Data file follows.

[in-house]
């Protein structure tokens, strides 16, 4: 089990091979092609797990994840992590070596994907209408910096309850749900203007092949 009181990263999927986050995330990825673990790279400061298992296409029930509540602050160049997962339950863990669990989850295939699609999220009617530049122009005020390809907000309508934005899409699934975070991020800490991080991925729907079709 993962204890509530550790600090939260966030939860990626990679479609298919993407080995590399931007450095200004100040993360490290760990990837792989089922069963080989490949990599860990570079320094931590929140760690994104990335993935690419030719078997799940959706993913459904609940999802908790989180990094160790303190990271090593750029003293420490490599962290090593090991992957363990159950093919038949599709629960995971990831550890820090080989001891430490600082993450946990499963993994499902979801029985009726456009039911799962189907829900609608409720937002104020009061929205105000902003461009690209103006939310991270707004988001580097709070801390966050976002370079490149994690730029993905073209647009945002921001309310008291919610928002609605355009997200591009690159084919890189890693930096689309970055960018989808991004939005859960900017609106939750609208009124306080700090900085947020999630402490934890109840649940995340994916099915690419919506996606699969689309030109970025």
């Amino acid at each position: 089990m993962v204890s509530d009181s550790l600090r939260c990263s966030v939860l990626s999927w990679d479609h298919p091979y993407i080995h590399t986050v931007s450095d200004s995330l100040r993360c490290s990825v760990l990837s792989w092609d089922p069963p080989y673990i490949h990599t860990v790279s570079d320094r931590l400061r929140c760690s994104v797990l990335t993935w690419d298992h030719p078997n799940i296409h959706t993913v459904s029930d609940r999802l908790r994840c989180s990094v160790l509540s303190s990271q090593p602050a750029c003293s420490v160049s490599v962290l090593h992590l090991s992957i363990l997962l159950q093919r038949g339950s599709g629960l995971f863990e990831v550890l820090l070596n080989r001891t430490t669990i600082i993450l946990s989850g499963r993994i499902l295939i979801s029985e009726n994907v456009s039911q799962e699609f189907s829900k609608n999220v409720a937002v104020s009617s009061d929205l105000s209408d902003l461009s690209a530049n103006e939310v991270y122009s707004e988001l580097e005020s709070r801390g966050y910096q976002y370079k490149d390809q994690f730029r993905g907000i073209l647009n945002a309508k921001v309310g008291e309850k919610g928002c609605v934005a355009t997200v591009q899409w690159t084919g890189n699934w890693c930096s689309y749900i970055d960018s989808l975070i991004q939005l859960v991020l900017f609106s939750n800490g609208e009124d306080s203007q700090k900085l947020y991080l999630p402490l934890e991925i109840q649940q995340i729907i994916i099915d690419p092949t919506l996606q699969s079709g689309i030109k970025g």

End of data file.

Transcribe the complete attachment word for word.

[in-house]
């Protein structure tokens, strides 16, 4: 089990091979092609797990994840992590070596994907209408910096309850749900203007092949 009181990263999927986050995330990825673990790279400061298992296409029930509540602050160049997962339950863990669990989850295939699609999220009617530049122009005020390809907000309508934005899409699934975070991020800490991080991925729907079709 993962204890509530550790600090939260966030939860990626990679479609298919993407080995590399931007450095200004100040993360490290760990990837792989089922069963080989490949990599860990570079320094931590929140760690994104990335993935690419030719078997799940959706993913459904609940999802908790989180990094160790303190990271090593750029003293420490490599962290090593090991992957363990159950093919038949599709629960995971990831550890820090080989001891430490600082993450946990499963993994499902979801029985009726456009039911799962189907829900609608409720937002104020009061929205105000902003461009690209103006939310991270707004988001580097709070801390966050976002370079490149994690730029993905073209647009945002921001309310008291919610928002609605355009997200591009690159084919890189890693930096689309970055960018989808991004939005859960900017609106939750609208009124306080700090900085947020999630402490934890109840649940995340994916099915690419919506996606699969689309030109970025």
């Amino acid at each position: 089990m993962v204890s509530d009181s550790l600090r939260c990263s966030v939860l990626s999927w990679d479609h298919p091979y993407i080995h590399t986050v931007s450095d200004s995330l100040r993360c490290s990825v760990l990837s792989w092609d089922p069963p080989y673990i490949h990599t860990v790279s570079d320094r931590l400061r929140c760690s994104v797990l990335t993935w690419d298992h030719p078997n799940i296409h959706t993913v459904s029930d609940r999802l908790r994840c989180s990094v160790l509540s303190s990271q090593p602050a750029c003293s420490v160049s490599v962290l090593h992590l090991s992957i363990l997962l159950q093919r038949g339950s599709g629960l995971f863990e990831v550890l820090l070596n080989r001891t430490t669990i600082i993450l946990s989850g499963r993994i499902l295939i979801s029985e009726n994907v456009s039911q799962e699609f189907s829900k609608n999220v409720a937002v104020s009617s009061d929205l105000s209408d902003l461009s690209a530049n103006e939310v991270y122009s707004e988001l580097e005020s709070r801390g966050y910096q976002y370079k490149d390809q994690f730029r993905g907000i073209l647009n945002a309508k921001v309310g008291e309850k919610g928002c609605v934005a355009t997200v591009q899409w690159t084919g890189n699934w890693c930096s689309y749900i970055d960018s989808l975070i991004q939005l859960v991020l900017f609106s939750n800490g609208e009124d306080s203007q700090k900085l947020y991080l999630p402490l934890e991925i109840q649940q995340i729907i994916i099915d690419p092949t919506l996606q699969s079709g689309i030109k970025g």